Back to the story about her music. That’s not all! Abby Green is part of something called the Texas Early Music Project. *screeching brakes sound here* Wait, what? More Medieval music?! How is it possible all of this stuff exists in my home state without me knowing about it? Because it exists in Austin, Houston, and other such cities where there’s a sense of community and creativity. DFW somehow prides itself on doing none of that. I don’t get it. But whatever. I’m more than happy to hurl both my love and my money into other cities at the people who make the music that makes me awestruck. Check out this amazing catalog of work! Digging around on this site and looking at the talent that went into this ensemble… I’m jealous. I don’t mind saying it. I’m absolutely jealous. Music is the road not traveled for me, and I can’t even imagine what it’s like to go down this kind of rabbit hole and enjoy yourself with a group of like-minded creative types. But if I can’t play with the group, I’ll at least play “Medici for a day” and show my support. I don’t get to do this sort of thing often on my pathetic budget, but dammit, it feels SO good when I do. I’m looking forward to connecting the dots and learning about the other performers in this ensemble.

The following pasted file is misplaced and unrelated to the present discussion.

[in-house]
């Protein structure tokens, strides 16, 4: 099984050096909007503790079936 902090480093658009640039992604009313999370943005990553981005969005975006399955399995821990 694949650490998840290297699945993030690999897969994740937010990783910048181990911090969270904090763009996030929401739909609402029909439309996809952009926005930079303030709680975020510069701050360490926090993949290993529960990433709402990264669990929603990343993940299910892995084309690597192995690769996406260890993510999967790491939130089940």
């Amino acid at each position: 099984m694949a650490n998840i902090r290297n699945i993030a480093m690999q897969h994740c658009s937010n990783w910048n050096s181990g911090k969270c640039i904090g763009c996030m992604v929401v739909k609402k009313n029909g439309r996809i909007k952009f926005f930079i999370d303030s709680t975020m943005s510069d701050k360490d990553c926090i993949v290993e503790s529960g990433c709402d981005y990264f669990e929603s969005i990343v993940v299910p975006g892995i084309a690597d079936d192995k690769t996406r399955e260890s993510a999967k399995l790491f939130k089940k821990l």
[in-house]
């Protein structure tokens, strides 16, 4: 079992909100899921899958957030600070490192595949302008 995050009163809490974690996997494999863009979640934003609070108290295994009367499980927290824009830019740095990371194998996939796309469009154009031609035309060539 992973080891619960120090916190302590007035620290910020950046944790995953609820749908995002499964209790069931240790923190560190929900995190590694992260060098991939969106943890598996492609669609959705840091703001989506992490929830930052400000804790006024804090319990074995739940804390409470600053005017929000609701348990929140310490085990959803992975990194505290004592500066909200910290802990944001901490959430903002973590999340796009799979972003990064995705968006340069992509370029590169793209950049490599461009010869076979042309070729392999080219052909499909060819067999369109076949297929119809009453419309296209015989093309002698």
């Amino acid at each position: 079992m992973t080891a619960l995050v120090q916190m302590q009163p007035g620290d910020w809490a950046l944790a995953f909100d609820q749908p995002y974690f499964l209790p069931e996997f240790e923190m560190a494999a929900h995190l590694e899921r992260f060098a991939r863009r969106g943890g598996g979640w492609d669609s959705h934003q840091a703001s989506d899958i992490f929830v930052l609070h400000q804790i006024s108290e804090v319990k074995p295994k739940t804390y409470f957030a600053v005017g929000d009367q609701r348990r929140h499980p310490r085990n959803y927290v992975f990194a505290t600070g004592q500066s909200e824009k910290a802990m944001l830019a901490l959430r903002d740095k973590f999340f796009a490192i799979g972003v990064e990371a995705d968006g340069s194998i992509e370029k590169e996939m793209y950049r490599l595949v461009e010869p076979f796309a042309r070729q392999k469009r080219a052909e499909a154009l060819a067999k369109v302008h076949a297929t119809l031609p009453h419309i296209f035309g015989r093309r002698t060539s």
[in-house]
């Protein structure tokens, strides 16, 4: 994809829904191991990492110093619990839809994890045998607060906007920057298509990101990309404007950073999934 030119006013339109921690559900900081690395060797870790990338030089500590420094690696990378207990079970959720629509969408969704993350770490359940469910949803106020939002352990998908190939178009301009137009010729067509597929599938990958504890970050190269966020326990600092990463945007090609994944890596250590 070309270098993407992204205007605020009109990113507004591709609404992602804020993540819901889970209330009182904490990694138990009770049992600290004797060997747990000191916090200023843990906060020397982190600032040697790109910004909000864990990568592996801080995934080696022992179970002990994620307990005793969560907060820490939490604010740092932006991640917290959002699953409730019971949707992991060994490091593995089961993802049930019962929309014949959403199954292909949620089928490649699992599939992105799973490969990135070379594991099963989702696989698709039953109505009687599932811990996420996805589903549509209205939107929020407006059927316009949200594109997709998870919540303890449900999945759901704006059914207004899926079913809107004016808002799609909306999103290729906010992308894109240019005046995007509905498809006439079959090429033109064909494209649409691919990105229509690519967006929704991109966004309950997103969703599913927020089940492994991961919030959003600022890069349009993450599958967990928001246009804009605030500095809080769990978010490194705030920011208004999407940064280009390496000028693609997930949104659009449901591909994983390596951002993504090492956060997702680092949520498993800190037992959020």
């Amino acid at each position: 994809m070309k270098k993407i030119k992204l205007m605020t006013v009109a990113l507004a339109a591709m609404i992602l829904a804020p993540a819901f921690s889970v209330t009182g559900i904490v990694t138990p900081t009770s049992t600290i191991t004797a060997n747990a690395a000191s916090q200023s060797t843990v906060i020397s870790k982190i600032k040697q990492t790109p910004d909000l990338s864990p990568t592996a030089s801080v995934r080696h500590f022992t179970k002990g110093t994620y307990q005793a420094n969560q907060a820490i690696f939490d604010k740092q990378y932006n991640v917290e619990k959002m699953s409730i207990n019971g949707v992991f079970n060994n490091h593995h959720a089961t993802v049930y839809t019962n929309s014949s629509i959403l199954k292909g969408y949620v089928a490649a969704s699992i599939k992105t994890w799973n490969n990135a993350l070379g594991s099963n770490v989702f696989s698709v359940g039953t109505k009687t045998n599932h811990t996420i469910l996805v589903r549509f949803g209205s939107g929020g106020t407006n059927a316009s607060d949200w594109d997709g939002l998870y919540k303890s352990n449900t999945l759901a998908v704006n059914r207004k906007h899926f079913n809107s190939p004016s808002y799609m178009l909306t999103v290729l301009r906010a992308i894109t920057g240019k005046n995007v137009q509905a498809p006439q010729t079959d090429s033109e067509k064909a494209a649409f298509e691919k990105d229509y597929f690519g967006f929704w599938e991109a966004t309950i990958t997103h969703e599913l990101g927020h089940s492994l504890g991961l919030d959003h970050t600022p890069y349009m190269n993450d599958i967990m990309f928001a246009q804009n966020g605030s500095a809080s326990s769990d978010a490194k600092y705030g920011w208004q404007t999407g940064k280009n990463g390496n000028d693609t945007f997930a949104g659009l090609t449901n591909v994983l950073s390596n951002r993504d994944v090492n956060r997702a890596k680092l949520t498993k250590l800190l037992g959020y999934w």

And finally, this brings me to the little matter of the business I’m hoping to open. No real movement yet on this front, but I have been doing all manner of research so I can learn the ins and outs of what needs to happen. It’s a lot to consider. But I have made a contract with myself to keep me going, and this weekend will hopefully end with more answers than questions. I’ve got some people to talk to, some things to explore… you know, all the things.
I suppose that’s more than enough for one blog post. After you overcome the eyestrain from reading all of it, go check out some awesome music. It’s the kind of stuff you just can’t get from over-produced, cookie cutter, top-40 channels. And if you find something that hits you in the feels, report back.